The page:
They added that any such information would also be exempt from any attempt to tease it out by using Freedom of Information legislation.

Jennie Kermode, a Glasgow-based campaigner and writer for film review site Eye for Film told us: "The problem with the Crown Office's position in this instance is that, with the best will in the world, people cannot be expected to adhere to a law they do not understand. In the case of a crime like murder, it's pretty simple – don't kill people."

She added: "In this case, what the law says is that people may possess some images but not others; how are they to know which ones are okay?

"This kind of law has a chilling effect on activity not actually considered criminal, much as the infamous Section 2A (clause 28 in England) restricted discussion of homosexuality far beyond its original mandate due to its lack of clarity. Such intentional obfuscation goes against the spirit of our legal system."

6
0
JimboSmith
Bronze badge

Re: Rudd

Just seen an advert for a product containing Hyaluronic acid‎ and the description on this product http://www.boots.com/loreal-paris-revitalift-filler-renew-hyaluronic-replumping- serum-16ml-10191322 describes it as 10 times more concentrated with hyaluronic acid than the average L'Oréal product. Frightening stuff!!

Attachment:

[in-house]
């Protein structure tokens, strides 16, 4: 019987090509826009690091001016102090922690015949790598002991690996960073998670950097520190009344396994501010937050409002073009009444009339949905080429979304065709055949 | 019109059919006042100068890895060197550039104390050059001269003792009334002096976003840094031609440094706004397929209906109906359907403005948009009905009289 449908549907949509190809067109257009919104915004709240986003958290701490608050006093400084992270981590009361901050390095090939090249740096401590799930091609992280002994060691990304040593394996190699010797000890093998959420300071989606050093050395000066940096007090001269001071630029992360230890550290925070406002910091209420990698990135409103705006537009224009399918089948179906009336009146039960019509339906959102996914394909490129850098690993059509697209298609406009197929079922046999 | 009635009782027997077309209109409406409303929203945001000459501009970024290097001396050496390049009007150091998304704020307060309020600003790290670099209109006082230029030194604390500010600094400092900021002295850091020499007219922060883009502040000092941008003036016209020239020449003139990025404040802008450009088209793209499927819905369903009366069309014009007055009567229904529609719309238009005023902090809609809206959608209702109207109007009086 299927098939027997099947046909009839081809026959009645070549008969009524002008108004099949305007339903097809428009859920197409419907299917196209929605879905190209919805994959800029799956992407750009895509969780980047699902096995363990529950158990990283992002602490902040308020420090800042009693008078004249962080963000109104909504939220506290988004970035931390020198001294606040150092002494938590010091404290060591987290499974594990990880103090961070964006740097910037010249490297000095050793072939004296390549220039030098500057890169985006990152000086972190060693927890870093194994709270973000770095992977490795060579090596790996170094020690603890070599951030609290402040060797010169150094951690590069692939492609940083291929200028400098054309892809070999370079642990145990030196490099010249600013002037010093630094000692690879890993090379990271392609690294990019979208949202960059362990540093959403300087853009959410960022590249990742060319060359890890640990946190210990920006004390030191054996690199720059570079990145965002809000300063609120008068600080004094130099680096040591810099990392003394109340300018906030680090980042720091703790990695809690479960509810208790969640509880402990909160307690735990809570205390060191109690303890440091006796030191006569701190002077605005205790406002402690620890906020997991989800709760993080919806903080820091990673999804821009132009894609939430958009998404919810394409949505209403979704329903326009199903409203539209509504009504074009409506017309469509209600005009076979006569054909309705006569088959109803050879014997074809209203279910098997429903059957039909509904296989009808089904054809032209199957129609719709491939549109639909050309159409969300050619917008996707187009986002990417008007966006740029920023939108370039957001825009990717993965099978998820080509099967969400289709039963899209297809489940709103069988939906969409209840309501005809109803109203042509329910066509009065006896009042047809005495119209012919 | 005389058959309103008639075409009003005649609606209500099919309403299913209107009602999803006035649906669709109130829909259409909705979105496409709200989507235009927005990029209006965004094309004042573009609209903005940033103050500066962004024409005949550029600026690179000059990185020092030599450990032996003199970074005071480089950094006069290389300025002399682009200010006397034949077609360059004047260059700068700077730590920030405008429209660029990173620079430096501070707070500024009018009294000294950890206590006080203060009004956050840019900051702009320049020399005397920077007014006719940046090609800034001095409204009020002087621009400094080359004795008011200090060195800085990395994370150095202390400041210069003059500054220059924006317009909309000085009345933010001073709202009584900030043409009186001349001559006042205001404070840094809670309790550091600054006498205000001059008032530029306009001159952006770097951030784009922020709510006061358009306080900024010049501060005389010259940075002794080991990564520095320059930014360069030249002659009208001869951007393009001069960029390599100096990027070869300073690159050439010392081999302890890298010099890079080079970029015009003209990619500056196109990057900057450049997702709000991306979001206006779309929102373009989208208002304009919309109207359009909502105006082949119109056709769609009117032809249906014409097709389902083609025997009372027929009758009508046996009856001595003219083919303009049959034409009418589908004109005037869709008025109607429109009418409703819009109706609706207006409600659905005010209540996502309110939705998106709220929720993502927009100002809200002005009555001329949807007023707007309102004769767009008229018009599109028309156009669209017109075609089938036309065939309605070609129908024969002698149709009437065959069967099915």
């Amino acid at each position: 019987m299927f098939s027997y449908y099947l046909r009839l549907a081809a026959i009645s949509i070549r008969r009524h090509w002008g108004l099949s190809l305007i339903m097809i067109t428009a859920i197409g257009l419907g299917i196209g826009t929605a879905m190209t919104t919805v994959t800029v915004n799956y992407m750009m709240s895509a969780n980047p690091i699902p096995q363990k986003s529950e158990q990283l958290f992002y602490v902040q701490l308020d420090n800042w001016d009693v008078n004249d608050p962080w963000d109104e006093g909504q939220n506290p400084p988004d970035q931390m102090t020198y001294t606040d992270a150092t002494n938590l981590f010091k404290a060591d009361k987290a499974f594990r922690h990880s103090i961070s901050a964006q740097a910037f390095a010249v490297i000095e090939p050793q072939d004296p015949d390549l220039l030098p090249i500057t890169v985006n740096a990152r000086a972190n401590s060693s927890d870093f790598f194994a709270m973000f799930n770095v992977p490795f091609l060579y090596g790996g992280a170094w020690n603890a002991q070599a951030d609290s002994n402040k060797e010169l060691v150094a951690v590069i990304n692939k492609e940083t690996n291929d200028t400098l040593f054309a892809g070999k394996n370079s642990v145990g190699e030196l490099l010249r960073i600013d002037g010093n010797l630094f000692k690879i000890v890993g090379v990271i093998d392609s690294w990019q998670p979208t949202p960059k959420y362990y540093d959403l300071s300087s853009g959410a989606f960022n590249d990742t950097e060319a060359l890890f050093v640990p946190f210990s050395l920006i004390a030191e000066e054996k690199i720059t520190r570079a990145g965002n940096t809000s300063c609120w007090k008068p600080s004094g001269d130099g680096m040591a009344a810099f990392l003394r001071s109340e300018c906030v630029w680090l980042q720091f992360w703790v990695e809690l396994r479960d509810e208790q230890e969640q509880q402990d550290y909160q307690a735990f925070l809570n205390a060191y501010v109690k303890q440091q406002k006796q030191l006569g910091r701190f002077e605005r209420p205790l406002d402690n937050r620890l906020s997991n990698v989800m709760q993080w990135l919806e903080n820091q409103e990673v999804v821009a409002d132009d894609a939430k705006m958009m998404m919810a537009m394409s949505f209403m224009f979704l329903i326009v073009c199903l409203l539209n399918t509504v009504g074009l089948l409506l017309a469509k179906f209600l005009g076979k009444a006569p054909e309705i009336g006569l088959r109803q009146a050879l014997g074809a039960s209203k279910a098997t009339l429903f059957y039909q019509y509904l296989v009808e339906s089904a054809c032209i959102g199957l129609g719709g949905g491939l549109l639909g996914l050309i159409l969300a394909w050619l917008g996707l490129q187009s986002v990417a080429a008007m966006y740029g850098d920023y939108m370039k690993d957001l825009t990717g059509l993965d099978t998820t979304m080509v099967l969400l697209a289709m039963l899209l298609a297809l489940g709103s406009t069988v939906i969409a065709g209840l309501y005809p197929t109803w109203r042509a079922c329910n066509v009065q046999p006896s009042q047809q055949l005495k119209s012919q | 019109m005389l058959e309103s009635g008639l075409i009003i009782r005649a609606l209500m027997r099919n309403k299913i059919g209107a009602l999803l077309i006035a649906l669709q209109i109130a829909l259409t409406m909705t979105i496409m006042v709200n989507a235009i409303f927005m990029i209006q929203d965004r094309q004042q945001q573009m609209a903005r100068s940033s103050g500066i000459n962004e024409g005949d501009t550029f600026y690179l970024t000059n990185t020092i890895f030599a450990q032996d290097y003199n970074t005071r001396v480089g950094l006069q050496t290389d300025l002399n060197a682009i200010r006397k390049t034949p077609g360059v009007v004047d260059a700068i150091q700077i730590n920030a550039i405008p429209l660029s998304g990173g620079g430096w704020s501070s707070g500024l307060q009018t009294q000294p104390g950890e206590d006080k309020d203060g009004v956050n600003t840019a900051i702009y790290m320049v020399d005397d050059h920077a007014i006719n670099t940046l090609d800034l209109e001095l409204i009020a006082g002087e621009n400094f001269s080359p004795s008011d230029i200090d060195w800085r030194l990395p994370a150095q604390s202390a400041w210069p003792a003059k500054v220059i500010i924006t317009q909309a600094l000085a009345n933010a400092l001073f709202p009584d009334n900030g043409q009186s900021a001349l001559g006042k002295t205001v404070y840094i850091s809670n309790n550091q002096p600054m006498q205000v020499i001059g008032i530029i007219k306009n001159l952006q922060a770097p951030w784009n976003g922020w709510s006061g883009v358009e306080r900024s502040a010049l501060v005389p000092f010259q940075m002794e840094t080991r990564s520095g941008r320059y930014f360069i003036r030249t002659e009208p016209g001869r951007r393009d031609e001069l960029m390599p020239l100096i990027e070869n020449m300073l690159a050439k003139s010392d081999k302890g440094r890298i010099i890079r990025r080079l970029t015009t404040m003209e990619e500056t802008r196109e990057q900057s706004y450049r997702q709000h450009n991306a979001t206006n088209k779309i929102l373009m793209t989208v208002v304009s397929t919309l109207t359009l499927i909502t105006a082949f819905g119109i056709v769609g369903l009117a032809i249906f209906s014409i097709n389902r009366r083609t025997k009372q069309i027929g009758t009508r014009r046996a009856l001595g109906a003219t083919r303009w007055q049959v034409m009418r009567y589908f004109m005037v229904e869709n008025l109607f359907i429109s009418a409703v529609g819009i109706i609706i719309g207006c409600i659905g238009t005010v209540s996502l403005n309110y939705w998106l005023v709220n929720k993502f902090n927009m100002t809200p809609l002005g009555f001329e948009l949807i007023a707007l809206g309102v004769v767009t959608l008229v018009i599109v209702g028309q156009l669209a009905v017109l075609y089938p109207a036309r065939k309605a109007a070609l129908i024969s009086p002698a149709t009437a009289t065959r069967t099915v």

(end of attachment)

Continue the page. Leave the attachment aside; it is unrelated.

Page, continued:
4
0
JimboSmith
Bronze badge

Re: Techies will continue to sneer.

Reminds me of an ex-boss who encrypted his Android phone as soon as he found out it was possible.. Having done so he was then offered a newer phone which he picked up from the store. Sadly he promptly forgot the password and asked me to unlock it for him. When I explained that I couldn't do that he said I wasn't making any friends with that answer. It took two other people and Googling before he believed me.

We sat around trying to help him remember his password offering potential categories he might have chosen from. After going through half a dozen we hit paydirt with first place he went on holiday. We then went to the pub and he bought a couple of rounds as a thank you. The main reason he was desperate to have access to his phone was because it had the dates of his Wedding Anniversary and Wife's Birthday.

16
0

Vibrating walls shafted servers at a time the SUN couldn't shine

JimboSmith
Bronze badge

Re: Wind!!!

An ex colleague told me that at a previous job they'd worked for a multinational with HQ in the US. The firm had a line of site link between two rural premises and one day it stopped working. My colleague was on secondment there at the time and was dispatched with another worker to see what the problem was. The equipment was working fine but they soon found that a farmer who's land was in between the two sites had moved a largish tree to put up a metal sided building. The tree hadn't been a problem before but it had grown very quickly that year causing the line of site issues when windy. They couldn't tell him to move it back or cut it, it wasn't their land. They did go and talk to him and asked him if he or they could trim the tree. He said no to that but said if they moved the link away from the tree he wouldn't put anything else in the path.